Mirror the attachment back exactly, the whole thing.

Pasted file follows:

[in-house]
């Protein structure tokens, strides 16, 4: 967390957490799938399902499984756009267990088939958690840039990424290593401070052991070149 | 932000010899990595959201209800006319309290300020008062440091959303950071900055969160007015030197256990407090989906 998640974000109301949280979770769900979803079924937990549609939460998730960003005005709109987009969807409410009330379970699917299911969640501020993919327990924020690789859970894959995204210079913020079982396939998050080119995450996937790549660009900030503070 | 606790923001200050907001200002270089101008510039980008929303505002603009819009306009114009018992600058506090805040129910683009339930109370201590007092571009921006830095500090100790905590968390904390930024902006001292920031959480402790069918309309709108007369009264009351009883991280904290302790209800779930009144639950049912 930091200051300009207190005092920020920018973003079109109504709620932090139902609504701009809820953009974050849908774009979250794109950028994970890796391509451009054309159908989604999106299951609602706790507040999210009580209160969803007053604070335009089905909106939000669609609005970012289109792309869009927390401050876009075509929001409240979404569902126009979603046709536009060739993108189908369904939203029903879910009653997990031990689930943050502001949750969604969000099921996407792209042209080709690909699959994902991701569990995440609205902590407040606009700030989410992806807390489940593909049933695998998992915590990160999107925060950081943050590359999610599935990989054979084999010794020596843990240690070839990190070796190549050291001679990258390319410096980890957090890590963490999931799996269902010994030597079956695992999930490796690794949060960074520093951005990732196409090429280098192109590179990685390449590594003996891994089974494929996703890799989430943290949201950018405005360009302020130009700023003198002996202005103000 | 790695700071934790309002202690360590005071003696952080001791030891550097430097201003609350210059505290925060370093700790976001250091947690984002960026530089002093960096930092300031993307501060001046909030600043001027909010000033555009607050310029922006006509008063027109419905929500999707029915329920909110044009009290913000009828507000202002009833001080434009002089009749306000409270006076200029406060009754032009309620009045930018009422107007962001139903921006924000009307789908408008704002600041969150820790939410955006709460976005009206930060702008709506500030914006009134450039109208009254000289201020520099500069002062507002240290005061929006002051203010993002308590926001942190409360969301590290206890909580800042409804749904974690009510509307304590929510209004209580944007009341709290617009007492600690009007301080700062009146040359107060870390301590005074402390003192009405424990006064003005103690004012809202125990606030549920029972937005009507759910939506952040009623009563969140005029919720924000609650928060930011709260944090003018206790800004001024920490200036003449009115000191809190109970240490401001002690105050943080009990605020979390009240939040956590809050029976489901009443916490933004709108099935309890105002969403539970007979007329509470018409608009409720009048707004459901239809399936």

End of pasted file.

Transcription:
[in-house]
């Protein structure tokens, strides 16, 4: 967390957490799938399902499984756009267990088939958690840039990424290593401070052991070149 | 932000010899990595959201209800006319309290300020008062440091959303950071900055969160007015030197256990407090989906 998640974000109301949280979770769900979803079924937990549609939460998730960003005005709109987009969807409410009330379970699917299911969640501020993919327990924020690789859970894959995204210079913020079982396939998050080119995450996937790549660009900030503070 | 606790923001200050907001200002270089101008510039980008929303505002603009819009306009114009018992600058506090805040129910683009339930109370201590007092571009921006830095500090100790905590968390904390930024902006001292920031959480402790069918309309709108007369009264009351009883991280904290302790209800779930009144639950049912 930091200051300009207190005092920020920018973003079109109504709620932090139902609504701009809820953009974050849908774009979250794109950028994970890796391509451009054309159908989604999106299951609602706790507040999210009580209160969803007053604070335009089905909106939000669609609005970012289109792309869009927390401050876009075509929001409240979404569902126009979603046709536009060739993108189908369904939203029903879910009653997990031990689930943050502001949750969604969000099921996407792209042209080709690909699959994902991701569990995440609205902590407040606009700030989410992806807390489940593909049933695998998992915590990160999107925060950081943050590359999610599935990989054979084999010794020596843990240690070839990190070796190549050291001679990258390319410096980890957090890590963490999931799996269902010994030597079956695992999930490796690794949060960074520093951005990732196409090429280098192109590179990685390449590594003996891994089974494929996703890799989430943290949201950018405005360009302020130009700023003198002996202005103000 | 790695700071934790309002202690360590005071003696952080001791030891550097430097201003609350210059505290925060370093700790976001250091947690984002960026530089002093960096930092300031993307501060001046909030600043001027909010000033555009607050310029922006006509008063027109419905929500999707029915329920909110044009009290913000009828507000202002009833001080434009002089009749306000409270006076200029406060009754032009309620009045930018009422107007962001139903921006924000009307789908408008704002600041969150820790939410955006709460976005009206930060702008709506500030914006009134450039109208009254000289201020520099500069002062507002240290005061929006002051203010993002308590926001942190409360969301590290206890909580800042409804749904974690009510509307304590929510209004209580944007009341709290617009007492600690009007301080700062009146040359107060870390301590005074402390003192009405424990006064003005103690004012809202125990606030549920029972937005009507759910939506952040009623009563969140005029919720924000609650928060930011709260944090003018206790800004001024920490200036003449009115000191809190109970240490401001002690105050943080009990605020979390009240939040956590809050029976489901009443916490933004709108099935309890105002969403539970007979007329509470018409608009409720009048707004459901239809399936």